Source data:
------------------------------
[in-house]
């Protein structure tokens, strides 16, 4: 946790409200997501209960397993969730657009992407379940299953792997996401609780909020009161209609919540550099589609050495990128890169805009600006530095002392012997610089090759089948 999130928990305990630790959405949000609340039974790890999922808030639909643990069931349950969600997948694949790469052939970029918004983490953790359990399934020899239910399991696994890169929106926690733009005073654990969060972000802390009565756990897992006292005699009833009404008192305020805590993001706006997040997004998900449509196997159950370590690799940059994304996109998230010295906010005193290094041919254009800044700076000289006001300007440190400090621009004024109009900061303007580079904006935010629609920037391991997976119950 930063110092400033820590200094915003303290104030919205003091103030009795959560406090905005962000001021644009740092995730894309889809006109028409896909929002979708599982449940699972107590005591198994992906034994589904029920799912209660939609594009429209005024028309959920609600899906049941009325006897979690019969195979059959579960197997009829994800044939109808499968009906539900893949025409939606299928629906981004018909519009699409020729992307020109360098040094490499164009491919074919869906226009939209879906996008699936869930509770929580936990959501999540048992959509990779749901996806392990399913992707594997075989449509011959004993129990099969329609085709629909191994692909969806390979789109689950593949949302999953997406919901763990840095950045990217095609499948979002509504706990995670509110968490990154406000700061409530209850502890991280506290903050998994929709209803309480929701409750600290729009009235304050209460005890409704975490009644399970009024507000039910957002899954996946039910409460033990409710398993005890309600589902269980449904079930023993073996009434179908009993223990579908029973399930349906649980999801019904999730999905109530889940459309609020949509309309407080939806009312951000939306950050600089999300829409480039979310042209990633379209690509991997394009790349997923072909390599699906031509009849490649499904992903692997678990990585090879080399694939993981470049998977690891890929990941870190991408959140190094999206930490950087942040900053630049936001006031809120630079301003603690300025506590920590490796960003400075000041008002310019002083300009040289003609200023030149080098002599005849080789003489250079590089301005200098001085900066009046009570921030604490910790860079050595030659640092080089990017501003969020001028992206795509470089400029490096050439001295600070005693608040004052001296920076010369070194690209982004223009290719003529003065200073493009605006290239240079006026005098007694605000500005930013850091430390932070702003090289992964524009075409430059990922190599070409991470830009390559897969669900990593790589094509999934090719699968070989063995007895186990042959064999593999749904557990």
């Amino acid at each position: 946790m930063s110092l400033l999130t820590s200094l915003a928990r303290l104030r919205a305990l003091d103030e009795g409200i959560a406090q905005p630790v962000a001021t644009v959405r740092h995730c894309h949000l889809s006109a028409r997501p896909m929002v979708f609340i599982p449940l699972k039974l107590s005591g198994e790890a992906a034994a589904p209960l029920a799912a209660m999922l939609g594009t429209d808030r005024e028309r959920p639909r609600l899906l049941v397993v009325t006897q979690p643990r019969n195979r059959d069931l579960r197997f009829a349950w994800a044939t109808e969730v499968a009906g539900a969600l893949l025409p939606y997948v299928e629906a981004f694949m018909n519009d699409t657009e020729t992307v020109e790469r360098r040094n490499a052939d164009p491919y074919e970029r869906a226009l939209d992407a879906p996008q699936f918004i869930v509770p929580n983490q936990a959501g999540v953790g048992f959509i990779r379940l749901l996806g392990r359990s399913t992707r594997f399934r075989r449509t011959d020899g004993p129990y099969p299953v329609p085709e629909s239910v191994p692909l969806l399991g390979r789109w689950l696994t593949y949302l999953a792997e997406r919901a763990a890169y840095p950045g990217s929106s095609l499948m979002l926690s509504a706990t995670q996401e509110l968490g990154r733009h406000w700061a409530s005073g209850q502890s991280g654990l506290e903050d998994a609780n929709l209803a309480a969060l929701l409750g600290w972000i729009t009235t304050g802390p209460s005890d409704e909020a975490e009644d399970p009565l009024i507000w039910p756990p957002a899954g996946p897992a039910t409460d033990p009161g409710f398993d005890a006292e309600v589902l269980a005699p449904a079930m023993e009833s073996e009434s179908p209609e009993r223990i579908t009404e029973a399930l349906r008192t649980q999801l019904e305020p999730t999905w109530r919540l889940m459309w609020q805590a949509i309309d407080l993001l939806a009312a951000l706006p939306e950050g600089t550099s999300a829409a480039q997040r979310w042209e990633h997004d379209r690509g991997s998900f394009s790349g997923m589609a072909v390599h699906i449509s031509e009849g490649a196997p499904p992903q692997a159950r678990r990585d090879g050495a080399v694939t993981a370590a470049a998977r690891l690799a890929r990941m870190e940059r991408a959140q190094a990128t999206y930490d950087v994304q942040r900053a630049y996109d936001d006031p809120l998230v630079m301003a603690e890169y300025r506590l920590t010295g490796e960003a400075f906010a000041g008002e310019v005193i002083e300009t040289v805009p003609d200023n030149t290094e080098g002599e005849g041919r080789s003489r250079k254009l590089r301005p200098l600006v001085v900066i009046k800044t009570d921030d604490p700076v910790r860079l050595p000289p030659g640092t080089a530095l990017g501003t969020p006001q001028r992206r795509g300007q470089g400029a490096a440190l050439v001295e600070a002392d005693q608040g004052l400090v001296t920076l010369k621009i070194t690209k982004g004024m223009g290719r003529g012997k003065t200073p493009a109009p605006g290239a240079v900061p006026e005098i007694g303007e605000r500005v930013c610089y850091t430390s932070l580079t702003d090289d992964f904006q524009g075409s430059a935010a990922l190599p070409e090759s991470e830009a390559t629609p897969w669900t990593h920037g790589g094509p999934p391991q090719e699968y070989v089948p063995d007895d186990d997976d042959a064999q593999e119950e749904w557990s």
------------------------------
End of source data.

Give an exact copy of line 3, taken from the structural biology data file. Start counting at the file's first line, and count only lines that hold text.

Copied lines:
């Amino acid at each position: 946790m930063s110092l400033l999130t820590s200094l915003a928990r303290l104030r919205a305990l003091d103030e009795g409200i959560a406090q905005p630790v962000a001021t644009v959405r740092h995730c894309h949000l889809s006109a028409r997501p896909m929002v979708f609340i599982p449940l699972k039974l107590s005591g198994e790890a992906a034994a589904p209960l029920a799912a209660m999922l939609g594009t429209d808030r005024e028309r959920p639909r609600l899906l049941v397993v009325t006897q979690p643990r019969n195979r059959d069931l579960r197997f009829a349950w994800a044939t109808e969730v499968a009906g539900a969600l893949l025409p939606y997948v299928e629906a981004f694949m018909n519009d699409t657009e020729t992307v020109e790469r360098r040094n490499a052939d164009p491919y074919e970029r869906a226009l939209d992407a879906p996008q699936f918004i869930v509770p929580n983490q936990a959501g999540v953790g048992f959509i990779r379940l749901l996806g392990r359990s399913t992707r594997f399934r075989r449509t011959d020899g004993p129990y099969p299953v329609p085709e629909s239910v191994p692909l969806l399991g390979r789109w689950l696994t593949y949302l999953a792997e997406r919901a763990a890169y840095p950045g990217s929106s095609l499948m979002l926690s509504a706990t995670q996401e509110l968490g990154r733009h406000w700061a409530s005073g209850q502890s991280g654990l506290e903050d998994a609780n929709l209803a309480a969060l929701l409750g600290w972000i729009t009235t304050g802390p209460s005890d409704e909020a975490e009644d399970p009565l009024i507000w039910p756990p957002a899954g996946p897992a039910t409460d033990p009161g409710f398993d005890a006292e309600v589902l269980a005699p449904a079930m023993e009833s073996e009434s179908p209609e009993r223990i579908t009404e029973a399930l349906r008192t649980q999801l019904e305020p999730t999905w109530r919540l889940m459309w609020q805590a949509i309309d407080l993001l939806a009312a951000l706006p939306e950050g600089t550099s999300a829409a480039q997040r979310w042209e990633h997004d379209r690509g991997s998900f394009s790349g997923m589609a072909v390599h699906i449509s031509e009849g490649a196997p499904p992903q692997a159950r678990r990585d090879g050495a080399v694939t993981a370590a470049a998977r690891l690799a890929r990941m870190e940059r991408a959140q190094a990128t999206y930490d950087v994304q942040r900053a630049y996109d936001d006031p809120l998230v630079m301003a603690e890169y300025r506590l920590t010295g490796e960003a400075f906010a000041g008002e310019v005193i002083e300009t040289v805009p003609d200023n030149t290094e080098g002599e005849g041919r080789s003489r250079k254009l590089r301005p200098l600006v001085v900066i009046k800044t009570d921030d604490p700076v910790r860079l050595p000289p030659g640092t080089a530095l990017g501003t969020p006001q001028r992206r795509g300007q470089g400029a490096a440190l050439v001295e600070a002392d005693q608040g004052l400090v001296t920076l010369k621009i070194t690209k982004g004024m223009g290719r003529g012997k003065t200073p493009a109009p605006g290239a240079v900061p006026e005098i007694g303007e605000r500005v930013c610089y850091t430390s932070l580079t702003d090289d992964f904006q524009g075409s430059a935010a990922l190599p070409e090759s991470e830009a390559t629609p897969w669900t990593h920037g790589g094509p999934p391991q090719e699968y070989v089948p063995d007895d186990d997976d042959a064999q593999e119950e749904w557990s």